Level 2 (L2) cache memory 130 and DRAM 108 is shared by all of the processor cores 120 and I/O co-processor devices. Each processor core 120 is coupled to the Level 2 cache memory 130 by the coherent memory bus 144. The coherent memory bus 144 is a communication channel for all memory and I/O transactions between the processor cores 120, the IOI 136 and the L2 cache memory 130 and a L2 cache memory controller 131. In one embodiment, the coherent memory bus 144 is scalable to 16 processor cores 120, supports fully coherent L1 data caches 154 with write through, is highly buffered and can prioritize I/O.

The L2 cache memory controller 131 maintains memory reference coherence. It returns the latest copy of a block for every fill request, whether the block is stored in L2 cache memory 130, in DRAM 108 or is in-flight. It also stores a duplicate copy of the tags for the data cache 154 in each processor core 120. It compares the addresses of cache block store requests against the data cache tags, and invalidates (both copies) a data cache tag for a processor core 120 whenever a store instruction is from another processor core or from an I/O component via the IOI 136.

A DRAM controller 133 supports up to 16 Mbytes of DRAM. The DRAM controller 133 supports a 64-bit or 128-bit interface to DRAM 108. The DRAM controller 133 supports DDR-I (Double Data Rate) and DDR-II protocols.

After the packet has been processed by the processor cores 120, the packet output unit (PKO) 146 reads the packet data from memory, performs L4 network protocol post-processing (e.g., generates a TCP/UDP checksum), forwards the packet through the GMX/SPC unit 122 a, 122 b and frees the L2 cache 130/DRAM 108 used by the packet.

The low-latency memory controller 360 (FIG. 3B) manages in-flight transactions (loads/stores) to/from the LLM 118. The low-latency memory (LLM) 118 is shared by all of the processor cores 120. The LLM 118 can be dynamic random access memory (DRAM), reduced latency dynamic random access memory (RLDRAM), synchronous random access memory (SRAM), fast cycle random access memory (FCRAM) or any other type of low-latency memory known in the art. The RLDRAM provides 30 nanosecond memory latency or better; that is, the time taken to satisfy a memory request initiated by the processor 120. Each processor core 120 is directly coupled to the LLM controller 360 by a low-latency memory bus 158. The low-latency memory bus 158 is a communication channel for content aware application processing between the processor cores 120 and the LLM controller 360. The LLM controller 360 is coupled between the processor cores 120 and the LLM 118 for controlling access to the LLM 118.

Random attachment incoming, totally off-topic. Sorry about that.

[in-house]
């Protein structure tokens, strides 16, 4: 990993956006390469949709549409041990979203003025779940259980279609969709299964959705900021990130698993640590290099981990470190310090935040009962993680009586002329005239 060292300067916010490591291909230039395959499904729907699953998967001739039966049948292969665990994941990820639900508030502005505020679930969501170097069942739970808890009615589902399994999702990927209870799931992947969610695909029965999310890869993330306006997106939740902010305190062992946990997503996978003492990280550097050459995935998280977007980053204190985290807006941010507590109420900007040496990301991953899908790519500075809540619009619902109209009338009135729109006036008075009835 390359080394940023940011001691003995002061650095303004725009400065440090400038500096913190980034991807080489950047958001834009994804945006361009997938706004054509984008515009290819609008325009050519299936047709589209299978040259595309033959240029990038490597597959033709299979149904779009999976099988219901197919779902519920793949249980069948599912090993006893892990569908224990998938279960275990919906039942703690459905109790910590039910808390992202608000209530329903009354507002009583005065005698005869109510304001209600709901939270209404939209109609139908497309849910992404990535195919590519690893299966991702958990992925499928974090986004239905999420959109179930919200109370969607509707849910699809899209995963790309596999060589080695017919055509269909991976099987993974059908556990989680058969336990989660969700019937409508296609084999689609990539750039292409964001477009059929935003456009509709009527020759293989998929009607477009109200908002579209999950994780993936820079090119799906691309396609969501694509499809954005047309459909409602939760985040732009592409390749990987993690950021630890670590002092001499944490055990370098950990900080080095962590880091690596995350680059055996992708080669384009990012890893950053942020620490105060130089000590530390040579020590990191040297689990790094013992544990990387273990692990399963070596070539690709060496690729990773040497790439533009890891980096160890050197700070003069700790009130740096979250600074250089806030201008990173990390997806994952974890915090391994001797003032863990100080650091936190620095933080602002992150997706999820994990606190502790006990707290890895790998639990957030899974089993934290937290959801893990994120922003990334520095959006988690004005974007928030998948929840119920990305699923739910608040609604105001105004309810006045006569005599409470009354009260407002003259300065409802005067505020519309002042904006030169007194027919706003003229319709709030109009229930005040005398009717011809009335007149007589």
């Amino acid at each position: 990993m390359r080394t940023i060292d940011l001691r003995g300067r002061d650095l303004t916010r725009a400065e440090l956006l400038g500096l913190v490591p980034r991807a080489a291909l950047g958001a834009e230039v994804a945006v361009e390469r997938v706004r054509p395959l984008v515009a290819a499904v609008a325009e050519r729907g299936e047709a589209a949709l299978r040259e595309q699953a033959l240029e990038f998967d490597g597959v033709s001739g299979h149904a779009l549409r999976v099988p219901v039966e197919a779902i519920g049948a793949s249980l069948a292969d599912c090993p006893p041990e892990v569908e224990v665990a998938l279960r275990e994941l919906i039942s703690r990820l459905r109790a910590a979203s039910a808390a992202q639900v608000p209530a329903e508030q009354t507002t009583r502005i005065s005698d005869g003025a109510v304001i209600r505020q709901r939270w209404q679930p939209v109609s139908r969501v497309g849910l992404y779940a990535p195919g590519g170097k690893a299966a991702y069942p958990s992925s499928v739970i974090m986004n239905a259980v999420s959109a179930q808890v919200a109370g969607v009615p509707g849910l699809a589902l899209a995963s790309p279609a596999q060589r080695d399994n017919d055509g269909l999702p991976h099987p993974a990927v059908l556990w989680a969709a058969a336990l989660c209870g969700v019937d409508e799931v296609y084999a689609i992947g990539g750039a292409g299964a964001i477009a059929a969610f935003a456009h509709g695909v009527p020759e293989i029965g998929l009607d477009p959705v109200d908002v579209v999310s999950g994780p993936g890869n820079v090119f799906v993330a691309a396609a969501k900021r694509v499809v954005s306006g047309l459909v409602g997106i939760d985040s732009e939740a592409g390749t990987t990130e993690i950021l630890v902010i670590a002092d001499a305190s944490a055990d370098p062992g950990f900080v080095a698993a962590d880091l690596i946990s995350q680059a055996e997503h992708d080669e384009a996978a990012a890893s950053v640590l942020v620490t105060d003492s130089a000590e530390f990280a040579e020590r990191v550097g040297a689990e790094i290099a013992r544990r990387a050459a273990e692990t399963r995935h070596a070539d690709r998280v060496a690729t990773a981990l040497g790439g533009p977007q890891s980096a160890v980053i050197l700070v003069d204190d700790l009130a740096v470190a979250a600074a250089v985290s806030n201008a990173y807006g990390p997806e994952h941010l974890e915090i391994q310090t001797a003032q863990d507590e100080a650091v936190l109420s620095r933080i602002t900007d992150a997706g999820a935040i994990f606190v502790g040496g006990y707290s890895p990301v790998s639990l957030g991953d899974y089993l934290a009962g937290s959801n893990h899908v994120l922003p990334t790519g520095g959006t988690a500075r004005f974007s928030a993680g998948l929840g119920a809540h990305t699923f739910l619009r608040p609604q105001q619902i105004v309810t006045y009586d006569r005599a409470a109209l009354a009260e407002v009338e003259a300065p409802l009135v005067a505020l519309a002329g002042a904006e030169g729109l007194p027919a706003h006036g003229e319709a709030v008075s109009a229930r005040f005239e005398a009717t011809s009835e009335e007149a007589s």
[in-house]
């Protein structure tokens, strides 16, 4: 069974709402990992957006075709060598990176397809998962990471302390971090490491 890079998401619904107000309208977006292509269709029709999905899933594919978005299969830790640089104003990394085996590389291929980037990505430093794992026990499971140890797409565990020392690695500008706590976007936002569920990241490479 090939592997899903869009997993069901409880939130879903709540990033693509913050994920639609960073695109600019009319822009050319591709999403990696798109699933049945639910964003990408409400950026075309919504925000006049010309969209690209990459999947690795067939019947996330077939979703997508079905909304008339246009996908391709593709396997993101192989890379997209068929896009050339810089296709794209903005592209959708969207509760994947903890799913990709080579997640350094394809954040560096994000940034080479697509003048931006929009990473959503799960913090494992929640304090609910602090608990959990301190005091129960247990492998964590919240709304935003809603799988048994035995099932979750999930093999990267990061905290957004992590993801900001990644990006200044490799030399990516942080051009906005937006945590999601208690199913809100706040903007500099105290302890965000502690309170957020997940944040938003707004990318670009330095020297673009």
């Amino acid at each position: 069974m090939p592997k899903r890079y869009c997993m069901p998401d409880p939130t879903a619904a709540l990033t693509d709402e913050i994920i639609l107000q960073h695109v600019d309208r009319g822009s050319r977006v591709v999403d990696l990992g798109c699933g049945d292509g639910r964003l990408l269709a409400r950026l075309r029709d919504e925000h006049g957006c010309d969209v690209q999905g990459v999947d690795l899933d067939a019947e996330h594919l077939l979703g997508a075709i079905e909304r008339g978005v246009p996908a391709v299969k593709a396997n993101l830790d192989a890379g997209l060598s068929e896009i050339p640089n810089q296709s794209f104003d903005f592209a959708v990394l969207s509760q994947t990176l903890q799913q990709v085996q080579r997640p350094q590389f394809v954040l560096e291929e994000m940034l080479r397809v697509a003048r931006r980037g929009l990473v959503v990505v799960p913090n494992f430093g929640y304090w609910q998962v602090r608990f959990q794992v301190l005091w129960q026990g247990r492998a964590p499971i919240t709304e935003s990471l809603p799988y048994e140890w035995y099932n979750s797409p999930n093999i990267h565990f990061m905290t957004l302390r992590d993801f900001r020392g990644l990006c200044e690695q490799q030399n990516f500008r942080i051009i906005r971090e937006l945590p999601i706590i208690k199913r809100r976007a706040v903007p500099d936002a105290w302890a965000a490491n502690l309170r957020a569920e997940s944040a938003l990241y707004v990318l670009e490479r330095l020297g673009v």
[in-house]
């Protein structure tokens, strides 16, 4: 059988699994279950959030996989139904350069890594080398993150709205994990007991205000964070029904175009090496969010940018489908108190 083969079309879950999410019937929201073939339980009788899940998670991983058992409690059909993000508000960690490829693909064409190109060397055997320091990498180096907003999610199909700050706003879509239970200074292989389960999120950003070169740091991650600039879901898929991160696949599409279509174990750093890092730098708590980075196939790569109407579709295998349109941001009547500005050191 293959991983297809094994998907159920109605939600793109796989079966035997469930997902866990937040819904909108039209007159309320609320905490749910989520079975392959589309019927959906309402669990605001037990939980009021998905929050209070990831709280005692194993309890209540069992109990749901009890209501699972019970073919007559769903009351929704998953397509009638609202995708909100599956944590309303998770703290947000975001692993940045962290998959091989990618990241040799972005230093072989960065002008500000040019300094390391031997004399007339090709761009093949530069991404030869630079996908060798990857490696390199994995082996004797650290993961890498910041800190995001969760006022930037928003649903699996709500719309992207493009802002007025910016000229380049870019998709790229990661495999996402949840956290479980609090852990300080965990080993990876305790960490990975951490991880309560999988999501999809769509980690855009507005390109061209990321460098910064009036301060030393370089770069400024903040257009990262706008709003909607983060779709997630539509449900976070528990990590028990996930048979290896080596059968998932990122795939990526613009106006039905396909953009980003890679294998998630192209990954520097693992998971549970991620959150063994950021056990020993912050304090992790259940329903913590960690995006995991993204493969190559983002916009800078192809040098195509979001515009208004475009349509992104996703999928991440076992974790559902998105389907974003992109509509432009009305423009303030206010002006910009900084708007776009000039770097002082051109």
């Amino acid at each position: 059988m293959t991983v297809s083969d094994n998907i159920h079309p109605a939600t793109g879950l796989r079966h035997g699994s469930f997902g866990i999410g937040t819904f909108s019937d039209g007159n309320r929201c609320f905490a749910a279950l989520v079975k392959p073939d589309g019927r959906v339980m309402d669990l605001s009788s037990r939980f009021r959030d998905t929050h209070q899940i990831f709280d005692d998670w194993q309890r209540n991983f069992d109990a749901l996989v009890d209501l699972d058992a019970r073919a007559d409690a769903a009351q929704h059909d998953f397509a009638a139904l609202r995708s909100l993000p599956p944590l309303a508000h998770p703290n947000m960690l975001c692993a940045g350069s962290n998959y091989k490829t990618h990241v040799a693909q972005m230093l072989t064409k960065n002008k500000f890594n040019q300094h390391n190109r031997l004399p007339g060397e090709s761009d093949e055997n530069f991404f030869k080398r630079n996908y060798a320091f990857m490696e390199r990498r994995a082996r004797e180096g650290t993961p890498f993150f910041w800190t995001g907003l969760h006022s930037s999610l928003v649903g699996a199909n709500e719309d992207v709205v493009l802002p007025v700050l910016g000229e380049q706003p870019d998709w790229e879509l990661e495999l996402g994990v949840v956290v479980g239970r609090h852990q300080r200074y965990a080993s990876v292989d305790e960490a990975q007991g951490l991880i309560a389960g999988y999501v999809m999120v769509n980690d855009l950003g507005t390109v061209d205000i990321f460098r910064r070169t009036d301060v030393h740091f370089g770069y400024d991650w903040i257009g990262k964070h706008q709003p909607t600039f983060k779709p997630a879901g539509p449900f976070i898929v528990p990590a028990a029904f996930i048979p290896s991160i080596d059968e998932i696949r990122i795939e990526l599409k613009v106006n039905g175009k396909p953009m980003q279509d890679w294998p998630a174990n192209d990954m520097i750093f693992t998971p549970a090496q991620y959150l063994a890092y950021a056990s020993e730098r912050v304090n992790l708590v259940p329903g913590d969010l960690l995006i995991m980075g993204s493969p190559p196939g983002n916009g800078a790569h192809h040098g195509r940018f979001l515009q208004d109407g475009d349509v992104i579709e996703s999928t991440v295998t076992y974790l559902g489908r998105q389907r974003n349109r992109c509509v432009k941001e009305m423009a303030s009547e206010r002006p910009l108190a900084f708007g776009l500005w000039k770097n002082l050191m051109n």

The network services processor 110 also includes application specific co-processors that offload the processor cores 120 so that the network services processor achieves high-throughput. The compression/decompression co-processor 132 is dedicated to performing compression and decompression of received packets. A deterministic finite automata (DFA) module 134 includes dedicated DFA engines 370 (FIG. 3B) to accelerate pattern and signature match necessary for anti-virus (AV), Intrusion Detection Systems (IDS) and other content processing applications at up to 4 Gbps.

Content aware application processing utilizes patterns/expressions (data) stored in the LLM 118. The patterns/expressions may be in the form of a deterministic finite automata (DFA). The DFA is a state machine. The input to the DFA state machine is a string of (8-bit) bytes (i.e., the alphabet for the DFA is a byte). Each input byte causes the state machine to transition from one state to the next. The states and the transition function can be represented by a graph 200 as illustrated in FIG. 2A, where each graph node (Nodes 0 to 3) represents a state and the different graph arcs interconnecting the different nodes represent state transitions for different input bytes. The states may contain certain characters related to the state, such as ‘A . . . Z, a . . . z, 0 . . . 9,’ etc. The current state of the state machine is a node identifier that selects a particular graph node. The number of nodes can range from a few nodes up to about 128,000 nodes for a small graph size. Larger graph sizes can have up to 1,000,000 nodes or even more.

In an illustrative example, the DFA graph 200 is designed to search for a target string expression ‘abc.’ Thus, the DFA graph is used to search the input data for an exact match to the string of characters ‘abc.’ This expression is a fixed-length expression, that is, the number of nodes and thus the depth of the graph is known (i.e., fixed).

To create the DFA graph, the expression is parsed and a compiler creates a root node (i.e., node ‘0’) adding nodes 1-3 to the graph for the intended expression (i.e., one additional node for each character of the target string of characters). Continuing with this example, an input stream of characters contains an exemplary string ‘12abc3.’ The input string is searched using the DFA graph to identify the target string expression ‘abc.’